By VITTORIA BENZINE August, 2020
Internationally renowned New York City based drummer/composer Rodney Green has launched a new live web series. At a time where live performances are impossible and tours have been cancelled around the globe, Purgatory Perceptions stands firm as a cultural salon committed to fostering new relationships and meaningful discussions across the creative community.
Purgatory Perceptions recaptures the spontaneity lost amongst shelter-in-place and social distancing. Like a night out at a new bar or house-party, Purgatory Perceptions is a curated entertainment experience where cool kids can still meet other cool kids despite the state of society.
The show harnesses Green’s rich artistic network; guests range from hot upstarts to established talents. Blurring the border between mediums, Purgatory Perceptions intermingles musicians with visual artists, aestheticians, intellectuals, and the rogue dilettante. Each episode, after speaking to their individual endeavors, the eclectic cast of characters joins a roundtable discussion without limits.
From its inception, Purgatory Perceptions has sought to buck every available stereotype. Recalling his decision to give the show its provocative name, Green notes, “I really hated the idea of everything being called ‘quarantine this’ and ‘COVID that.’” He didn’t want to contribute to the circumstances’ over-exaggerated sense of power by playing into their prolificness. ‘Purgatory’ pokes fun at the absurd limbo we’ve all found ourselves entrenched in. ‘Perceptions’ places a positive spin on the matter — “What is it teaching me?” Green longs to inquire. “How am I going to flip the situation into something positive?”
New York-based Poet Whitney Graham serves as the show’s host. Graham’s work has been published by HopeIRL and October Hill Magazine, but those who have seen her feature performances at Bowery Poetry, Brooklyn Arts Fellowship Gallery, and 11th Street Cafe know Graham’s powerful voice is best heard in real time. Graham compares her vision for the show to “a physical manifestation of James Baldwins’s argument concerning artists as witness.”
As it embarks upon its second episode, Purgatory Perceptions also continually seeks a new model for creative production. Rather than leaning on advertising or sponsors, Green and his team have focused on crowdfunding. The show will stream over Patreon, and viewers can tune in for the low monthly fee of $12. By contributing in this way, viewers become a part of the process, eradicating the need for outside money and exercising their own voice in the program’s continued development. Empowered creativity drives Purgatory Perceptions.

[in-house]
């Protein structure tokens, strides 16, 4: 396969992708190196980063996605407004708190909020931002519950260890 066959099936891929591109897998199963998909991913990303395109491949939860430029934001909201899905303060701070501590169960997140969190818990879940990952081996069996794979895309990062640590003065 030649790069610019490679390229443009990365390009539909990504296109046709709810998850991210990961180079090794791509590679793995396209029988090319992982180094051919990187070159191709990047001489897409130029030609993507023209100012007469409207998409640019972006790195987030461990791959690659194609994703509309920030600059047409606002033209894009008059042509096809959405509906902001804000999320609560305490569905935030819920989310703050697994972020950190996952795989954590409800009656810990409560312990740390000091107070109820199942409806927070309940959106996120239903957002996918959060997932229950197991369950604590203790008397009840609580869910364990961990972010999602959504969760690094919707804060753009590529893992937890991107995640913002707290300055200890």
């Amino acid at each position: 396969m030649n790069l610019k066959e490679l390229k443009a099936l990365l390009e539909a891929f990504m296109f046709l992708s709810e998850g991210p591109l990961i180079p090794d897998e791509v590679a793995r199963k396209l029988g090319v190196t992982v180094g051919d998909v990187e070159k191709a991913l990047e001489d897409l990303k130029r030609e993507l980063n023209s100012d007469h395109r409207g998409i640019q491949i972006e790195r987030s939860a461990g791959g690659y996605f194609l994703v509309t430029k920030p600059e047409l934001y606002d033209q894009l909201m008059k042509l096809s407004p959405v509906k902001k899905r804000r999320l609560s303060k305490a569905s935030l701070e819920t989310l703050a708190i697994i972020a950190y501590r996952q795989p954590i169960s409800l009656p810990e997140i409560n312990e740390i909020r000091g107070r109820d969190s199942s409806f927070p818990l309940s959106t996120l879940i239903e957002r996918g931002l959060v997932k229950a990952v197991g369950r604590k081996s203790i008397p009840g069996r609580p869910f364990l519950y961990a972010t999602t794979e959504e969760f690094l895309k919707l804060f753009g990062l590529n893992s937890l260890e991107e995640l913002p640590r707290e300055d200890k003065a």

The show’s second episode will feature music from Julius Rodriguez, a multi-instrumentalist and composer who bonds a deep sense of history with an appetite for the unknown. Rodriguez’s work has been praised by JAZZIZ magazine, The New York Times, Paste and Vanity Fair. He has performed alongside Wynton Marsalis, Keyon Harrold, Ben Williams, Jazzmeia Horn, A$AP Rocky, Meshell Ndegeocello, Braxton Cook and the late Roy Hargrove.
In addition, rising darling of the New York street art scene Stephanie Grajales will share her visual gifts. Grajales has become a force with her pop art pieces, featured on canvases, stickers, and shirts. A Bushwick native and pastry chef by profession, Grajales is a go getter sure to add her hit of sweet spice to this episode’s confection.
Showrunner Rodney Green is a hustler, simple as that. From humble beginnings as a church drummer in Camden, NJ, Green has toured internationally with saxophonist Bobby Watson, served a two-year tenure in Diana Krall’s band, and collaborated with a versatile roster of musical legends. These accomplishments are not random. They are a product of the same expertise and elbow grease that will also make Purgatory Perceptions a quarantine classic.
Viewers can tune into the second episode of Purgatory Perceptions on Saturday, August 29th at 4:00PM. To participate in this movement, tell the team your purgatory perceptions from these unprecedented times by tagging your IG video @purgatoryperceptions and DM’ing them the video. They’ll post it to their IG page and keep the community growing! WM
Vittoria Benzine is a street art journalist and personal essayist based in Brooklyn, New York. Her affinity for counterculture and questioning has introduced her to exceptional artists and morally ambiguous characters alike. She values writing as a method of processing the world’s complexity. Send love letters to her via: @vittoriabenzine // firstname.lastname@example.org // vittoriabenzine.com
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